Ricci was referring to a recently announced agreement between Hogan and Virginia Gov. Ralph Northam, who agreed to split the cost of lane construction on the American Legion Bridge.
Ricci’s statistics came from a poll of 600 “likely voters” conducted earlier this month by the private firm Ragnar Research Partners.
A Washington Post-University of Maryland poll from October suggested that 50% of Maryland voters oppose the plan, while 33% strongly oppose it. Forty-four percent of voters favor the proposal, according to the survey.
The rally was organized weeks ago as the state’s Board of Public Works — Hogan, Comptroller Peter Franchot, and Treasurer Nancy Kopp — prepared to vote on controversial amendments that would significantly alter the plan.
The changes would amend a timeline the board approved in June, when Hogan agreed to focus the first phase of the toll lane project on the southern section of I-270.
Under the new plan — which Hogan and Northam introduced at a press conference in November — the state would solicit bids for toll lanes along southern I-270 and I-495 to the American Legion Bridge at the same time.
The amendments would also revise a revenue-sharing agreement with Montgomery and Prince George’s counties and allow the state to purchase homes in the expansion corridor as they come up for sale.
The vote has been twice delayed since the Maryland Department of Transportation released a draft of the amendments.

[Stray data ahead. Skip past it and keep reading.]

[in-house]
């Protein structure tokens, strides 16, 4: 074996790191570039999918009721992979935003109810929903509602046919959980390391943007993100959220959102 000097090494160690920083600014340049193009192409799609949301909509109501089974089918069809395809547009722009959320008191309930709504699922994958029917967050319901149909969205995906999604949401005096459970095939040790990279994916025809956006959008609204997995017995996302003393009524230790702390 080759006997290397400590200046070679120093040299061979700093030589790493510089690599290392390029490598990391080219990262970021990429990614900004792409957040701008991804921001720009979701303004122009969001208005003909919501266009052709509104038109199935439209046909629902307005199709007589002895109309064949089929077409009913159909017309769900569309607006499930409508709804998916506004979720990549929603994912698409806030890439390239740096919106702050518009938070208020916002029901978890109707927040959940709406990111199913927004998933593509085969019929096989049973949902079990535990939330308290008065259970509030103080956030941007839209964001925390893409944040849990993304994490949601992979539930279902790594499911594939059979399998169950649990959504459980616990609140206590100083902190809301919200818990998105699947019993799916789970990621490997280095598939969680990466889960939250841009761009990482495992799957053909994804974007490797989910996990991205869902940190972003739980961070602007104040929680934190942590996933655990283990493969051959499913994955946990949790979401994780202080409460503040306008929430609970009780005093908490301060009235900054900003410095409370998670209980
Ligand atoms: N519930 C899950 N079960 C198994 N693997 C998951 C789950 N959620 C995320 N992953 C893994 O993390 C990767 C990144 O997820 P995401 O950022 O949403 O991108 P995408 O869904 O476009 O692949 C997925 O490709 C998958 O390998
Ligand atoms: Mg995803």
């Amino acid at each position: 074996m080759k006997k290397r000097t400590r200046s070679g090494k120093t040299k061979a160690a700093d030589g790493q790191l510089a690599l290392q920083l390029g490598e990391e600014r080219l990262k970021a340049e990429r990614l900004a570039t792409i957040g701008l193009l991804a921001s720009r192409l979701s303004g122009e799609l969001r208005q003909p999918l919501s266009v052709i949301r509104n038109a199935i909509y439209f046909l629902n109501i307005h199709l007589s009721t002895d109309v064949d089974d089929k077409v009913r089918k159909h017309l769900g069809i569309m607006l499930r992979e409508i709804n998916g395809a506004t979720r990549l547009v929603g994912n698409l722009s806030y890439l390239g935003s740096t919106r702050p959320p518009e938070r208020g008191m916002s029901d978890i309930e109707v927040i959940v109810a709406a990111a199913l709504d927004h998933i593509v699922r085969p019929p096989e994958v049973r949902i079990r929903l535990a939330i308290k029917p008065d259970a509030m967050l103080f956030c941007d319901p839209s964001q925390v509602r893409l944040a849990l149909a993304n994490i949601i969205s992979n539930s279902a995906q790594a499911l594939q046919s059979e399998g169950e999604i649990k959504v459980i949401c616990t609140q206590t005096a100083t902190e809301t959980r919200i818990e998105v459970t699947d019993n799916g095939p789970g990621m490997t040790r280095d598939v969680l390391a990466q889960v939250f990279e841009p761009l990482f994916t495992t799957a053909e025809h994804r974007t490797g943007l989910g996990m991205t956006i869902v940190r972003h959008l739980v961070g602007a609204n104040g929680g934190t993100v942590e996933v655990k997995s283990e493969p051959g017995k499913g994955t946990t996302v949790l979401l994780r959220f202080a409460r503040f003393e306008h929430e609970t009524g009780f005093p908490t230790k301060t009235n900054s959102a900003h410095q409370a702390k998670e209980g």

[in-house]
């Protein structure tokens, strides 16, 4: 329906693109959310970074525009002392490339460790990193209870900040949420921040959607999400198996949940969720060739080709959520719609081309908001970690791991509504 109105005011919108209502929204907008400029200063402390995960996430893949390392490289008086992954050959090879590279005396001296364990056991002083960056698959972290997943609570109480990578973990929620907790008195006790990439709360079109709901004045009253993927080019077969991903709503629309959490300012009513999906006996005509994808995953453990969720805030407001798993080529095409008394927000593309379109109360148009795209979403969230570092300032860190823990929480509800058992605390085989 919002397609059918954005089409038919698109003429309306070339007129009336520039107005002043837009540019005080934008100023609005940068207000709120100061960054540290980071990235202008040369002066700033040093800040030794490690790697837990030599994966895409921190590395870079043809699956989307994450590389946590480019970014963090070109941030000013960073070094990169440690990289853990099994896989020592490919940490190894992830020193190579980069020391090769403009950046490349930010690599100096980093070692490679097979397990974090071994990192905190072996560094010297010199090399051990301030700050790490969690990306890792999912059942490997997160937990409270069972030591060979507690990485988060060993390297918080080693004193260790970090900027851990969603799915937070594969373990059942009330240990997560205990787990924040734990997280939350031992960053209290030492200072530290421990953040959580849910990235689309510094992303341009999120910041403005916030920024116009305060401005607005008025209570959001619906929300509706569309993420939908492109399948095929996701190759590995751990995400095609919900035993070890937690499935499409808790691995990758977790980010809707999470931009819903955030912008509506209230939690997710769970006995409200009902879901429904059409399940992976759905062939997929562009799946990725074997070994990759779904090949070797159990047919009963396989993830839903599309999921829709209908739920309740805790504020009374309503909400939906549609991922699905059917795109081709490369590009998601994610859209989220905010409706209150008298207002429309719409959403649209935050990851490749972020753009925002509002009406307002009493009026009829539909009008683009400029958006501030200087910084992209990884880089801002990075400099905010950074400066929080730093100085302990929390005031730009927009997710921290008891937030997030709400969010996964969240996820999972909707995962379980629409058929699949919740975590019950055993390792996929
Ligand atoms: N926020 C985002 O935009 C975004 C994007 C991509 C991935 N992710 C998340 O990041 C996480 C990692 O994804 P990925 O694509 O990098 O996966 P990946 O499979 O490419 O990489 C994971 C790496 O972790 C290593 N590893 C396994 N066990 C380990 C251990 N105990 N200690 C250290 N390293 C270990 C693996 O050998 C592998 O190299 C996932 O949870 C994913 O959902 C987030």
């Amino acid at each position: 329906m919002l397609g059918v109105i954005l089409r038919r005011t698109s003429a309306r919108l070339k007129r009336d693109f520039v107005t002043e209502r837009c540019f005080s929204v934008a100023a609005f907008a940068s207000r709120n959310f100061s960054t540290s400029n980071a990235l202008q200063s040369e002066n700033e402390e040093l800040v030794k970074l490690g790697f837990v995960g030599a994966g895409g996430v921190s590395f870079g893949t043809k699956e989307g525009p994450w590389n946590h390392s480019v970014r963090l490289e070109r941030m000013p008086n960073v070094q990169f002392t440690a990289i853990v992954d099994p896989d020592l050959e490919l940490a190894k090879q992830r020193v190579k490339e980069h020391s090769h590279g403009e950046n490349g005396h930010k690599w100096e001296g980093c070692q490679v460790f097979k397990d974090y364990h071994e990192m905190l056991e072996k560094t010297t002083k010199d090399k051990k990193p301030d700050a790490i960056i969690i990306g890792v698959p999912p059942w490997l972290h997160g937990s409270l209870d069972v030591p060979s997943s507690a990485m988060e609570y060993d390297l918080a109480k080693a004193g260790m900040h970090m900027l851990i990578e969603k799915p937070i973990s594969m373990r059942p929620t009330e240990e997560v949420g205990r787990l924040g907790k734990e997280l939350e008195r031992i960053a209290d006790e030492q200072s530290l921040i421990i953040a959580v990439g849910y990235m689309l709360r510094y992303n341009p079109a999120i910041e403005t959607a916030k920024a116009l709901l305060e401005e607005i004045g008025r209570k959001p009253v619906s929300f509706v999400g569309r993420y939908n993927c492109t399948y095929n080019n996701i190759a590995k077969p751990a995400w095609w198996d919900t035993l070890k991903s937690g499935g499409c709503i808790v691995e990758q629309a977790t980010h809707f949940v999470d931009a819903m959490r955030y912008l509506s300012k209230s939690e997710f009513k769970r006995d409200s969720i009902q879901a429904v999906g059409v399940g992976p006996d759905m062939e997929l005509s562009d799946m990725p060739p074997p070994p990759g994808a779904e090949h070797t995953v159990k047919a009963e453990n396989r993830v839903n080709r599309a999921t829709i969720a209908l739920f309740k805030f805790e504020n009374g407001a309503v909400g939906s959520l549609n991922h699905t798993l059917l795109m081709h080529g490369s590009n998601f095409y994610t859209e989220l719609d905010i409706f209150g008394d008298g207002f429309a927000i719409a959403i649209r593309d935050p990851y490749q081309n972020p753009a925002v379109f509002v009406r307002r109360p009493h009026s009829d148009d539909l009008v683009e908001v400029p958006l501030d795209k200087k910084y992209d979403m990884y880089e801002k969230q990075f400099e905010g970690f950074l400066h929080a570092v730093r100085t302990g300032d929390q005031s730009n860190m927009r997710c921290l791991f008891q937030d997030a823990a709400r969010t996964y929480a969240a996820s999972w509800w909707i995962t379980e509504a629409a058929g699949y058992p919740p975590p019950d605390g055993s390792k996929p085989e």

Franchot requested to pull the item from the agenda days before a scheduled meeting on Dec. 8. Hogan then abruptly cancelled the board’s meeting this Wednesday, delaying the decision until after the holidays.
Hucker, who’s spoken with Franchot twice within the past week, said it’s still uncertain whether the board will vote at its next meeting on Jan. 8. Franchot has told Bethesda Beat that there is “no rush” to make a decision on such a significant public works project.
Franchot has asked the county for additional information on its proposal to divert commuters from I-495 to the Intercounty Connector, eliminating the need to add lanes in Montgomery County, Hucker said.
If the alternative is reintroduced, it would contradict an earlier decision by MDOT to eliminate it from further study. At a contentious November meeting, state transportation officials said the proposal “had the worst results from a traffic analysis standpoint.”
“But that’s just MDOT’s opinion,” Hucker said after the rally. “The proposal has never gone away, and we believe it’s the most sensible alternative.”
Frequent changes to the governor’s plan — and the timeline for implementing it — have exacerbated community concerns over the project. Local officials said they were originally told the state wouldn’t need to demolish homes along the expansion corridor, only to learn of the state’s plan to begin buying property.
The state has declined to release its own analysis of the project, including the projected cost of the tolls.
Dozens of local advocates have rejected the proposal for its failure to consider public transit options and the environmental impacts of added lanes. Brad German, co-chair of the advocacy group Citizens Against Beltway Expansion, said Monday that the lanes would leave Maryland with an unsustainable traffic solution for decades to come.
“Turning public dollars into velvet-roped parkways for a privileged few is not the solution,” he said. “The state needs to show its toll estimates so voters can decide if this will really meet market demand.”